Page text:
"Supported decision-making means that a person can receive the necessary assistance to adopt certain decisions in life, including when exercising the right to vote. Such mechanisms should replace the substituted decision-making ones, providing persons with disabilities with the necessary support to exercise their electoral and political rights without undue limitation."
DocumentOSCE (ODIHR): Handbook on Observing and Promoting the Electoral Participation of Persons with Disabilities, p. 13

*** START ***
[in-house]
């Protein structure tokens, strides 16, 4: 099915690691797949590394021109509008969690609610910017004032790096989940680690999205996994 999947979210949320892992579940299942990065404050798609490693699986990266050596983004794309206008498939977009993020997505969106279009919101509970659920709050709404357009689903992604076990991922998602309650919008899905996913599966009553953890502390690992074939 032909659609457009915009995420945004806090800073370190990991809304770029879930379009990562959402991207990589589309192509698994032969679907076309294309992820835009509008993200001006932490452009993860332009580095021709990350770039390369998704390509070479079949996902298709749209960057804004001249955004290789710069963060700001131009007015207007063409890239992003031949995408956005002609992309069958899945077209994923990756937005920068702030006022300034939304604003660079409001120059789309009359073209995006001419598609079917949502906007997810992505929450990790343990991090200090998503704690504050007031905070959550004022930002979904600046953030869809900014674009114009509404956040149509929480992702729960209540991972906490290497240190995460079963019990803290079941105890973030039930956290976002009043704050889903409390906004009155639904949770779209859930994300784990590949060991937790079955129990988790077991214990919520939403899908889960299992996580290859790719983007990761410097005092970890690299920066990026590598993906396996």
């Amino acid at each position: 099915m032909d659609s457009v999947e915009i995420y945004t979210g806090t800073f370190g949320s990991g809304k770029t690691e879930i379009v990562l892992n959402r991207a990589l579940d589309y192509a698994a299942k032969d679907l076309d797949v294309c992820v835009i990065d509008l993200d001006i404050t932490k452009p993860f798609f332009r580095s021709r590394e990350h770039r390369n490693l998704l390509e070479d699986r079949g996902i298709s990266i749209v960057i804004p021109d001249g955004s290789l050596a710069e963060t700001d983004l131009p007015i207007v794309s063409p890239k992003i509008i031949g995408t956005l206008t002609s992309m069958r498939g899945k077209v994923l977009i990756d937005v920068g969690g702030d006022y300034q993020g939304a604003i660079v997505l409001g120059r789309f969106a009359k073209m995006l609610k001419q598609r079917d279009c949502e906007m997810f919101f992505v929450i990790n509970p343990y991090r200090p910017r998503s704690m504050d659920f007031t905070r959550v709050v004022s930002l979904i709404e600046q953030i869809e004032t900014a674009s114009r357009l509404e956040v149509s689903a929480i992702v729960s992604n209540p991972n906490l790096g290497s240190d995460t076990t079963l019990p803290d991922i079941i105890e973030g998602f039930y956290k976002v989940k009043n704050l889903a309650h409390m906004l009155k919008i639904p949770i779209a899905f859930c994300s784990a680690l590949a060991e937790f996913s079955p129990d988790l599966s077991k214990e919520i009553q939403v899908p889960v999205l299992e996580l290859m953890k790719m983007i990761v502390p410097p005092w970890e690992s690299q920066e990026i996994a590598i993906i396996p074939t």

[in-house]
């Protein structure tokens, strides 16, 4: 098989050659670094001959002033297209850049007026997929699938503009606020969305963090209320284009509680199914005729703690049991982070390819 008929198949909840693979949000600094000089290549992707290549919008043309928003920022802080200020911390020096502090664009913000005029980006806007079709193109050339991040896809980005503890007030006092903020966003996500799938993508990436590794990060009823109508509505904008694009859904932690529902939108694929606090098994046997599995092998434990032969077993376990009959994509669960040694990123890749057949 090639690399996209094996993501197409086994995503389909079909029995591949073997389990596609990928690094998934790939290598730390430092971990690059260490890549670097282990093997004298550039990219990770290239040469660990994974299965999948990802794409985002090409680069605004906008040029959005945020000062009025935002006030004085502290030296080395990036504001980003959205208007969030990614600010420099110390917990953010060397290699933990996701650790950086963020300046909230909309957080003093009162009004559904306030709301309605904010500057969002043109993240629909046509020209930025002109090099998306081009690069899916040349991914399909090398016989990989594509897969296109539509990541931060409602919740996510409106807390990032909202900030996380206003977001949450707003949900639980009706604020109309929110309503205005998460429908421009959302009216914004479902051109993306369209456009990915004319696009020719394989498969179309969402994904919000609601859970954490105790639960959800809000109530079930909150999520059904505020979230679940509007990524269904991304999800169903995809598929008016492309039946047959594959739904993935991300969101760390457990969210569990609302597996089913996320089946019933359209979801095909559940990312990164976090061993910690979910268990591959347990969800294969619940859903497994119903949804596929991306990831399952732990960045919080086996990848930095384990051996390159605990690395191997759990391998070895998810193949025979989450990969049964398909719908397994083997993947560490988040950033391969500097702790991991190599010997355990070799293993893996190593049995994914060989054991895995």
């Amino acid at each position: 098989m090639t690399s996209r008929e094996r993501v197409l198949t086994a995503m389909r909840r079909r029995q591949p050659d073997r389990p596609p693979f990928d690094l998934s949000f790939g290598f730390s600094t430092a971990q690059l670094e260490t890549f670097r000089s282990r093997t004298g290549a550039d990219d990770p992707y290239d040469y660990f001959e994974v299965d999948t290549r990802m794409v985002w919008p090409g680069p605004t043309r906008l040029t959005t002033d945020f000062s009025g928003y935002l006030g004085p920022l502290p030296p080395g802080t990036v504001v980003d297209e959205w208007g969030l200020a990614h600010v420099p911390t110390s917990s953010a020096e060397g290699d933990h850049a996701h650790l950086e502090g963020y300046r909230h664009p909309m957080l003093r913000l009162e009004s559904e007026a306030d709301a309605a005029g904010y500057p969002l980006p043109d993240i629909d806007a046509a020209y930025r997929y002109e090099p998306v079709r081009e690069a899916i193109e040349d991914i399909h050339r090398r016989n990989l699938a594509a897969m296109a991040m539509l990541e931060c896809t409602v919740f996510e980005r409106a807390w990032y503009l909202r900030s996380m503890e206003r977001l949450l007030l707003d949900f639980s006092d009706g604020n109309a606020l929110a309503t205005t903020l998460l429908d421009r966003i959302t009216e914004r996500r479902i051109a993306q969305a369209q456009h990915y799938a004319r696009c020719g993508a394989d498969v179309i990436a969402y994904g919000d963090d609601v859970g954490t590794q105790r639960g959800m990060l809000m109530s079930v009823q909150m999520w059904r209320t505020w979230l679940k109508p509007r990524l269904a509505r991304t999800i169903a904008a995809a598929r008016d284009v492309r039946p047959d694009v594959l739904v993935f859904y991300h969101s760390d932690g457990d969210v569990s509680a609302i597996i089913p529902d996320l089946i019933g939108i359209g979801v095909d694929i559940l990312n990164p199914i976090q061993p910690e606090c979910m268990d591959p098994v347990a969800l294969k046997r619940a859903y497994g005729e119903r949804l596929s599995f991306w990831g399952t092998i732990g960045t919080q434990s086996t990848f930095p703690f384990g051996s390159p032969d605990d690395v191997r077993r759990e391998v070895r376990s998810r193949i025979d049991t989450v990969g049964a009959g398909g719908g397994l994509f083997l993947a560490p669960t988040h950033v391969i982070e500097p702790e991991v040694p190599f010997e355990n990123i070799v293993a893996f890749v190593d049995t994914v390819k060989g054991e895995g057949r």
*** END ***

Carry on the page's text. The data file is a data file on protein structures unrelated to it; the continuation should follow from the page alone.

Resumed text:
- Assistance provided to those unable to vote independently must be impartial.
- The right to vote should not be restricted based on any perceived or actual disability and mental health status, including pursuant to an individualized assessment.
- Voters with special needs, including persons with disabilities and the elderly, can be assisted in voting by a trusted person of choice.